27. Our power is in our prevention and response.

  28. Office of Title IX For further information, please contact Ashley Blamey Title IX Coordinator 865-974-9600 ashleyblamey@utk.edu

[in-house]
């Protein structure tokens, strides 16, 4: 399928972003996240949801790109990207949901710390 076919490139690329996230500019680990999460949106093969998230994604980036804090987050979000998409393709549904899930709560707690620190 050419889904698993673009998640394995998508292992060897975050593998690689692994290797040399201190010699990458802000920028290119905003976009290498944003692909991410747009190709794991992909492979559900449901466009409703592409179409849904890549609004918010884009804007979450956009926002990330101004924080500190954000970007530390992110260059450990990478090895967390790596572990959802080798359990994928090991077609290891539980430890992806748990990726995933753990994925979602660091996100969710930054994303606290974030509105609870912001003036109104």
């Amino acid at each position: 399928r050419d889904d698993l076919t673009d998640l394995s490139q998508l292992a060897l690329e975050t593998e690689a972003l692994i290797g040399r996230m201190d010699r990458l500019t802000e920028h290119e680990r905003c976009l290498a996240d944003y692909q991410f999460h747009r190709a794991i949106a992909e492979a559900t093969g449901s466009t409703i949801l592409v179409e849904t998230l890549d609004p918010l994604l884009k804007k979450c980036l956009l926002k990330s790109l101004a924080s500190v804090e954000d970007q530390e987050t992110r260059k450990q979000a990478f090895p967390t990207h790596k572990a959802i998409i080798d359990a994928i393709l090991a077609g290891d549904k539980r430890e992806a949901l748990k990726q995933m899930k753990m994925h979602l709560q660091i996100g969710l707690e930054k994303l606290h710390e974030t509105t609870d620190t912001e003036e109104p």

29. References American College Health Association.(2013). National College Health Assessment II: Undergraduate Reference Group Executive Summary Fall 2012. Hanover. MD: American College Health Association. Black, M.C., Basile, K.C., Breiding, M.J., Smith, S.G., Walter, M.L., Merrick, M.T., Chen, J., & Stevens, M.R. (2011. The National Intimate Partner and Sexual Violence Survey (NISVS): 2010 Summary Report. Atlanta, GA: National Center for Injury Prevention and Control, Centers for Disease Control and Prevention. Campus SaVE Act: Campus Sexual Violence Elimination Act. (2013). Retrieved from http://www.opencongress.org/bill/112-s834/text Carr, J.L. (2005, February). American College Health Association campus violence white paper. Baltimore, MD: American College Health Association. Fisher, B.S., Cullen, F.T., & Turner, M.G. (2000). The sexual victimization of college women (Publication No. NCJ 182369). Washington, DC: Department of Justice (US), National Institute of Justice. Herman, J. (2008). Craft and science in the treatment of traumatized people. Journal of Trauma and Dissociation, 9(3), 293-300. Krebs, C.P., Lindquist, C.H., Warner, T.D., Fisher, B.S., & Martin, S.L. (2007). The Campus Sexual Assault (CSA) Study. National Institute of Justice. NIJ Grant No.2004- WG-BX-0010. McMahon, S. & Banyard, V. (2012). When Can I help? A Conceptual Framework for the Prevention of Sexual Violence Through Bystander Intervention. Trauma, Violence & Abuse 2012 doi: 10.1177/1524838011426015. http://tva.sagepub.com/content/13/1/3 NIAAA. (2007). What Colleges Need to Know Now: An Update on College Drinking Research. Bethesda, MD: National Institutes of Health, DHHS, 2007 (NIH Publication No. 07–5010). The Campus Sexual Violence Elimination (SaVE) Act (n.d). In Clery Center for Security on Campus online, Retrieved http://clerycenter.org/campus-sexual- violenceelimination-save-act The White House Task Force to Protect Students from Sexual Assault.(2014) Not Alone: The First Report of the White House Task Force to Protect Students from Sexual Assault. Retrieved from https://www.notalone.gov/assets/report.pdf